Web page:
The GDPR and CCPA have had a significant impact on the public expectation for privacy and security. While security measures like multi-factor authentication (MFA) and complex passwords have existed for years, consumers and developers frequently opposed requiring them due to concerns over adding too much friction to the user experience. With cybersecurity concerns entering the mainstream, many consumers are actively seeking out additional ways to protect and manage their personal data. For the enterprise, this has increased employee’s receptiveness to new security features such as MFA to internal systems. Particularly with complex ERP systems, system administrators can unify the heightened expectations for security created by the GDPR and CCPA to reduce the costs of compliance.
Advanced security tools can address challenges experienced across all departments by supporting secure migrations, enabling better data visibility in new systems, and reducing the long-term costs of compliance. As the security discussion evolves to when not if a hack takes place it is essential to have a holistic program in place to understand what actions will be taken when data is compromised. By hiding their head in the sand, the unprepared enterprise not only risks more damaging attacks but also larger fines. The right security tools can lay the foundation for a program that effectively fulfills the multidisciplinary role of security and engages all necessary experts to protect data and minimize compliance costs.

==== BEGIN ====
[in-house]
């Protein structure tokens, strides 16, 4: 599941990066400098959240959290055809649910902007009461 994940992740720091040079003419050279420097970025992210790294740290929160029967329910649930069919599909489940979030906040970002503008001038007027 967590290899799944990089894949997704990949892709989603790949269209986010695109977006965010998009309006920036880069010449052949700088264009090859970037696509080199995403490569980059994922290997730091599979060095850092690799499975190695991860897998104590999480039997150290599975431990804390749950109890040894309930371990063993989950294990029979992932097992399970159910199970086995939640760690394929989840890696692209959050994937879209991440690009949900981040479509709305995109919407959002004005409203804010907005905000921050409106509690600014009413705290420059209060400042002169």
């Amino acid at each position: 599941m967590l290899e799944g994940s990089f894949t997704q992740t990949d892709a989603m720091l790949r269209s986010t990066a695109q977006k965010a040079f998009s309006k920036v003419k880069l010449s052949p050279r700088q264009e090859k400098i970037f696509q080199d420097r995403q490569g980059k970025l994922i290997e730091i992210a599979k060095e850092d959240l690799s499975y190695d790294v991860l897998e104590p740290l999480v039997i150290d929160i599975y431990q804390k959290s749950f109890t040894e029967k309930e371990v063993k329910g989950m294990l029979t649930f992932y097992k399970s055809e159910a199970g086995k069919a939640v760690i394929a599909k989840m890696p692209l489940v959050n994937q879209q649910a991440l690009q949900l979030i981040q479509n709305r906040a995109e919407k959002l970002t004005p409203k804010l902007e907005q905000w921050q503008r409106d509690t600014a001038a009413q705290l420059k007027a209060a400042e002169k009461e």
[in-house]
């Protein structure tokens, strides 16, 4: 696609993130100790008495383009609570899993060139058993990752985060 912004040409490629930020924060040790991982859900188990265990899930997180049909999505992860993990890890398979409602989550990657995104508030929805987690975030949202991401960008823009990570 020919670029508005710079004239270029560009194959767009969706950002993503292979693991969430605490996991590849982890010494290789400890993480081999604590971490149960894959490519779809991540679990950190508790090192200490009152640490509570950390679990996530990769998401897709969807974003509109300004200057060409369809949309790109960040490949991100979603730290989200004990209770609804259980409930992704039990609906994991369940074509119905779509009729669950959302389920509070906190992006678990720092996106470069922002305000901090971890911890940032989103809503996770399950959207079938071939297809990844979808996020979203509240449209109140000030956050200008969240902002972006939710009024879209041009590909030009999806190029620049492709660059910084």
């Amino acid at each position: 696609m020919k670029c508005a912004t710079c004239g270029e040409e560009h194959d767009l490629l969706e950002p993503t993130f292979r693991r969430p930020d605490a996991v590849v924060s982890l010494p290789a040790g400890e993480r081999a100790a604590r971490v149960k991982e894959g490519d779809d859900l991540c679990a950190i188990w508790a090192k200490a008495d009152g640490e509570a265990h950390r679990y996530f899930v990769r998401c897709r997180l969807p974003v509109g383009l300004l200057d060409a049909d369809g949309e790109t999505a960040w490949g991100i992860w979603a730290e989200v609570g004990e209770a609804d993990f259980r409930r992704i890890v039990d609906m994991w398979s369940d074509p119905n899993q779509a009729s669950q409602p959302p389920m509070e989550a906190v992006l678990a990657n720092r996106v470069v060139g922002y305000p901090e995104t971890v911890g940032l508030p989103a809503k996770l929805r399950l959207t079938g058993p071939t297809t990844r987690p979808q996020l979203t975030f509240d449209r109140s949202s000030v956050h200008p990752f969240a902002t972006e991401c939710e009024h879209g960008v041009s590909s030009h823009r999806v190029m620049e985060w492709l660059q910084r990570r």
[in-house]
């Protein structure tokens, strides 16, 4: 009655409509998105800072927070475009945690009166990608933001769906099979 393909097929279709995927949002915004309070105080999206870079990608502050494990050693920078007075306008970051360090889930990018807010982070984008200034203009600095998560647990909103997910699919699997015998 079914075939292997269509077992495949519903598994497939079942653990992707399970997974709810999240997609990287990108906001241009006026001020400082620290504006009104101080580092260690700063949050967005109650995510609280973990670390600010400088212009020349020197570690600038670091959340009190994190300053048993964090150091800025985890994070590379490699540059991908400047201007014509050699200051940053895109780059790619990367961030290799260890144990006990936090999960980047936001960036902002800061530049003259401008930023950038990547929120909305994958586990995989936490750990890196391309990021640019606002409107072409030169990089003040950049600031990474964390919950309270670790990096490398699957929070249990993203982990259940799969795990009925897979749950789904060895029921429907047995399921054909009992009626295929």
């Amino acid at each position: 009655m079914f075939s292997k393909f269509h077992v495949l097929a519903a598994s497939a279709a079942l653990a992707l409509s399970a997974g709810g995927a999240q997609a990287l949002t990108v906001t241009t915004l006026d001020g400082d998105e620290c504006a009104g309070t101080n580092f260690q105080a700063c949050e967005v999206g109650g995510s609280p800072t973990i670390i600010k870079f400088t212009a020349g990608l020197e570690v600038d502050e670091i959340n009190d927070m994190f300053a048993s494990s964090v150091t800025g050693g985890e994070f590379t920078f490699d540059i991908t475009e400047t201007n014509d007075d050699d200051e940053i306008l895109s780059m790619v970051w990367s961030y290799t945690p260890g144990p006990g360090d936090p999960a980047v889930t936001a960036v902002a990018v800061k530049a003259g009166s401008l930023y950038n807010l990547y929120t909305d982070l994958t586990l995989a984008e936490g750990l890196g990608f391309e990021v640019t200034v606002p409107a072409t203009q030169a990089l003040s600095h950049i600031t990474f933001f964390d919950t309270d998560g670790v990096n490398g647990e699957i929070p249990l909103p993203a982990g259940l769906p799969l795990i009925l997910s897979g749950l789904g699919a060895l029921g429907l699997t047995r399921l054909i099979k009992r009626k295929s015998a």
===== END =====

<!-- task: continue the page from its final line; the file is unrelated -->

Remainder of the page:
This article was originally published by CPO Magazine.
On April 19, 2020, Oracle announced on its PeopleSoft Support blog that the company is extending support for the ERP application through 2031. As stated on the blog, Oracle remains “committed to a rolling ten years of support for PeopleSoft. We will review and plan to extend support again next year, and the year after that, so that you have a decade of committed support and can plan your enterprise software investments accordingly.”
This news should give PeopleSoft customers a sense of certainty that investing in the long-term success of their PeopleSoft applications is mission-critical. Thanks to COVID-19, organizations may be concerned about their short-term financial stability. Add in the newfound uncertainly of continuing large-scale IT projects in this climate (like a cloud ERP migration) – organizations have now found themselves looking for ways to reap maximum benefits with the lowest degree of overhead and project completion time.
Three “Home Improvement” PeopleSoft Data Security Projects
With large-scale projects on hold, it’s a good time to invest in smaller-scale projects that focus on what is truly mission-critical today (and for the near future) – PeopleSoft data security. You’re already working hard to secure data while users are accessing remotely and while bandaids may be in place right now, organizations must consider strategies that scale long-term.
Here are three smaller “home improvement” projects that strengthen your PeopleSoft data security posture: